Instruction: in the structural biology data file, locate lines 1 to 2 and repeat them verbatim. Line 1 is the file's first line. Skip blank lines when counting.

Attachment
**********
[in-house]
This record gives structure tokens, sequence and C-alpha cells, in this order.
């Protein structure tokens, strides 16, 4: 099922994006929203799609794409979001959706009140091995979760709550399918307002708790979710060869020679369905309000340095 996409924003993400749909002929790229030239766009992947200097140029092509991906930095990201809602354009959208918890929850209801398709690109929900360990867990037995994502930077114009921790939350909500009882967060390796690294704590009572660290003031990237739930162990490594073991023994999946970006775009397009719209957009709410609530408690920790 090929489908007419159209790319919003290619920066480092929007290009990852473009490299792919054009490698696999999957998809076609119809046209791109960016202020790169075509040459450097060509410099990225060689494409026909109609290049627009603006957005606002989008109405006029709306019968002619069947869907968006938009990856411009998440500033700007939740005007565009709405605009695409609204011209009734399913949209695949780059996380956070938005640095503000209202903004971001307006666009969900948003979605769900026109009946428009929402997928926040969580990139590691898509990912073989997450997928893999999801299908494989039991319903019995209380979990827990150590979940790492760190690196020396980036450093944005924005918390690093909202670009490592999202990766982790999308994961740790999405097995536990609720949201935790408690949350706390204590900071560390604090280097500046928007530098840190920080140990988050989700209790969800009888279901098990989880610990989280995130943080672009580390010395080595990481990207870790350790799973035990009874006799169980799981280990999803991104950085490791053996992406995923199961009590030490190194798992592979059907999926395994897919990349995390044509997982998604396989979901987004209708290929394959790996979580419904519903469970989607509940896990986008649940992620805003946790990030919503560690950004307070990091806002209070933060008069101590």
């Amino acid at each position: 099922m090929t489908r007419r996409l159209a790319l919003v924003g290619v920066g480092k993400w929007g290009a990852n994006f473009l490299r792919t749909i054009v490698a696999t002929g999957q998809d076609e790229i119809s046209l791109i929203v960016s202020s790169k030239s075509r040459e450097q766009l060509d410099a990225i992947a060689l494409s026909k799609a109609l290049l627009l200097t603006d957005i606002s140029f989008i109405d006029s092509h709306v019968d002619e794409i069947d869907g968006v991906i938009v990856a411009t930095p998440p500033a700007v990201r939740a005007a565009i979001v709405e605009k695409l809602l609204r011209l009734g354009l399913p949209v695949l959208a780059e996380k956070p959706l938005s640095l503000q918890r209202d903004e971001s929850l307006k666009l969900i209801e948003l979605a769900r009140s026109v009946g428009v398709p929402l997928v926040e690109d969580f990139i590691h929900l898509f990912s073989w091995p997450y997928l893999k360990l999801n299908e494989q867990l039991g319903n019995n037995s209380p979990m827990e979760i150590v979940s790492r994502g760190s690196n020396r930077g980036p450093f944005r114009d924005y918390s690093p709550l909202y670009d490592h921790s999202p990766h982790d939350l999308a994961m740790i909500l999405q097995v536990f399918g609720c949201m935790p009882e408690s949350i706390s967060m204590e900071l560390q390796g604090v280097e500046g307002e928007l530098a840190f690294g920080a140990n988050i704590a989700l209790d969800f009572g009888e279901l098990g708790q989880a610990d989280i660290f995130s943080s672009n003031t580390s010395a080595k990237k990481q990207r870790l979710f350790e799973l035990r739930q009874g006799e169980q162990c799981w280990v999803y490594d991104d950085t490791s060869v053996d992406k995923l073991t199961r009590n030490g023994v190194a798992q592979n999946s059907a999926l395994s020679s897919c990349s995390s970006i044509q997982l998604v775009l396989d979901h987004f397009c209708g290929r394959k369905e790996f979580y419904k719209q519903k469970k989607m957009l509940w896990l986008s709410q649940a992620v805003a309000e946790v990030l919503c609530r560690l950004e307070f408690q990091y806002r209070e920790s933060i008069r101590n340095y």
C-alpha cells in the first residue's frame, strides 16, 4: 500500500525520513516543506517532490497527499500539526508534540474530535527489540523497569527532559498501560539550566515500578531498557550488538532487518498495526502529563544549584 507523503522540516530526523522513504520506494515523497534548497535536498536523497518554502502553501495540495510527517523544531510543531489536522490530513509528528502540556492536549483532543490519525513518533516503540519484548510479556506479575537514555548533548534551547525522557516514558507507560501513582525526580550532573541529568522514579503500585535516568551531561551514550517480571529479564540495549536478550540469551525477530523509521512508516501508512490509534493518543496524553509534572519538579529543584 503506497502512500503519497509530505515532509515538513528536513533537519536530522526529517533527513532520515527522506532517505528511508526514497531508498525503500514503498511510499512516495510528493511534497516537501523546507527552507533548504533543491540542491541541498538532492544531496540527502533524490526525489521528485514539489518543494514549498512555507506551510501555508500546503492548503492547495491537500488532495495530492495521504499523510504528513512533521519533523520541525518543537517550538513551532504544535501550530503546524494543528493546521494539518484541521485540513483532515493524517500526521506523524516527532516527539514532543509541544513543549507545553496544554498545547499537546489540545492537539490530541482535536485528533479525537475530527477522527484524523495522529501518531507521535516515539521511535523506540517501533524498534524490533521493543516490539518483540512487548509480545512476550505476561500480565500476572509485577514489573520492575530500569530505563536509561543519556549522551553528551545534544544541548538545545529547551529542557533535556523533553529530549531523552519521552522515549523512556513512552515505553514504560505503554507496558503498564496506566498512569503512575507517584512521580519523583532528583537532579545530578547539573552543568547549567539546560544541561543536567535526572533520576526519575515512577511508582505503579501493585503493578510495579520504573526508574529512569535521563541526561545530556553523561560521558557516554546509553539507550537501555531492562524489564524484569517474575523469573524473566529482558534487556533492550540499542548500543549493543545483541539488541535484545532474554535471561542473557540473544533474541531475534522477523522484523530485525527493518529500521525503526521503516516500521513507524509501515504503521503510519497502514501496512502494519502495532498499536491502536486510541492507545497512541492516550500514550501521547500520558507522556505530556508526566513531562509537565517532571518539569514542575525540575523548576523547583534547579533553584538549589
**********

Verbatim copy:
[in-house]
This record gives structure tokens, sequence and C-alpha cells, in this order.